Dr Oliver Pratt, Specialist Registrar
Dr Carl Gwinnutt, Consultant
Department of Anaesthesia, Hope Hospital, Salford M6 8HD, UK.
e mail: firstname.lastname@example.org
Tutorial Of The Week
The Autonomic Nervous System
Part II - Basic Pharmacology
In the first of our autonomic nervous system tutorials, we saw that:
• The autonomic nervous system (ANS) reflexes are instrumental in the control of
most of the body’s organ systems
• The afferent limb of these reflexes can be from the ANS or central nervous
system (CNS). The efferent limb is mediated by the sympathetic (SNS) or
parasympathetic (PNS) divisions, which are functionally and structurally distinct.
• The observed physiological effect will depend upon which neurotransmitter and
types of receptors are involved.
In the normal, resting situation equilibrium exists between sympathetic and
parasympathetic activity. Drugs that stimulate or inhibit activity of either the
parasympathetic or sympathetic division affect this balance.
Some common terminology is used to describe the action of drugs on the autonomic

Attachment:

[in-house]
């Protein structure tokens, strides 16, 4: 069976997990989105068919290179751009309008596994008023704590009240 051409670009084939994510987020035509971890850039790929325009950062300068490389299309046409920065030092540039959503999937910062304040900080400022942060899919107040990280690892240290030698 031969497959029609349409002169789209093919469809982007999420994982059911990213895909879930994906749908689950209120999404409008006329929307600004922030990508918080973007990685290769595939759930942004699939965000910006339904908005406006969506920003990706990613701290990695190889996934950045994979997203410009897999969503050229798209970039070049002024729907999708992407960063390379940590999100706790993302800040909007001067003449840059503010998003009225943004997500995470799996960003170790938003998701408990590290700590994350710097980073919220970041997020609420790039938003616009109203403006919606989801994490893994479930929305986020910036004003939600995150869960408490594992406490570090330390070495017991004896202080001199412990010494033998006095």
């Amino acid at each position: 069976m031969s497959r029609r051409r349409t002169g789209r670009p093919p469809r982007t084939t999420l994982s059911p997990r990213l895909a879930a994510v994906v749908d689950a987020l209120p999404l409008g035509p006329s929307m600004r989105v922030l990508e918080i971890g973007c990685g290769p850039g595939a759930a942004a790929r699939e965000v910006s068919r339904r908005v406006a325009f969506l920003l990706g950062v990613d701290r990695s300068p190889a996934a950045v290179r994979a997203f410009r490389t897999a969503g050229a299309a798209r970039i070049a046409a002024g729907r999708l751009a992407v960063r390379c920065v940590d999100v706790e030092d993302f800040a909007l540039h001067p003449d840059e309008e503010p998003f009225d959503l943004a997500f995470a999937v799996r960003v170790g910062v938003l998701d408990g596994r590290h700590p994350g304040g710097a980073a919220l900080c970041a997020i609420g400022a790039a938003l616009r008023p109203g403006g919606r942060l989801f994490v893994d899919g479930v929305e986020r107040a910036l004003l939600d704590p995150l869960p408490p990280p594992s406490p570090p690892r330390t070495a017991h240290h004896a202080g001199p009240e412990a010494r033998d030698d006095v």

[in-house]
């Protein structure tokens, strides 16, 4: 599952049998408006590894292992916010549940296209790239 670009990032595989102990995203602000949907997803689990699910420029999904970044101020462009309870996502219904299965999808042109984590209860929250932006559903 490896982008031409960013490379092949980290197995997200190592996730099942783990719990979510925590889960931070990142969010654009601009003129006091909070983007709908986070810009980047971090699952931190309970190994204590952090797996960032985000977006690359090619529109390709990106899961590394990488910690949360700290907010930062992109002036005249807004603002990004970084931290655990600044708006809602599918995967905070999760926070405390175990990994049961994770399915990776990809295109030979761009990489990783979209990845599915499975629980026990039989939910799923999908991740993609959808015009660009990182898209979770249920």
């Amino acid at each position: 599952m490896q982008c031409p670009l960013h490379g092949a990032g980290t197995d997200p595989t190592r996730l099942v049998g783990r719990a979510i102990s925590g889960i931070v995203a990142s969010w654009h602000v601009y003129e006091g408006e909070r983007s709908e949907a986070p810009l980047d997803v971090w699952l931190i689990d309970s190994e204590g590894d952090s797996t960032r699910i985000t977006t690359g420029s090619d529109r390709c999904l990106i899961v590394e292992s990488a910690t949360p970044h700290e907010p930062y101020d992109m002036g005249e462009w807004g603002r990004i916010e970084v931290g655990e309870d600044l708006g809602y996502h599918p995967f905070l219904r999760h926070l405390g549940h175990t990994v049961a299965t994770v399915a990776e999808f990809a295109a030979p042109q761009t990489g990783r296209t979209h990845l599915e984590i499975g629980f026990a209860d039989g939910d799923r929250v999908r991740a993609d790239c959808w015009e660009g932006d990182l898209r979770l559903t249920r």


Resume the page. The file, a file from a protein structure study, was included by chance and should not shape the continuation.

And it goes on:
Sympathomimetics are drugs with similar actions to the postganglionic fibres of the SNS.
They resemble adrenaline (epinephrine) in their actions and are also referred to as
adrenergics. (Sometimes called sympathetic agonists).
Sympatholytics are drugs that oppose the actions of the postganglionic fibres of the SNS.
They are also referred to as antiadrenergics or sympathetic (adrenergic) antagonists.
Both groups are subdivided further depending on their actions on either alpha or beta-
Parasympathomimetics are drugs that stimulate postsynaptic muscarinic receptors. Their
actions resemble acetylcholine and they are also referred to as cholinergics or
Parasympatholytics are drugs that oppose the actions of the PNS at the muscarinic
receptors by blocking the actions of acetylcholine. They are also referred to as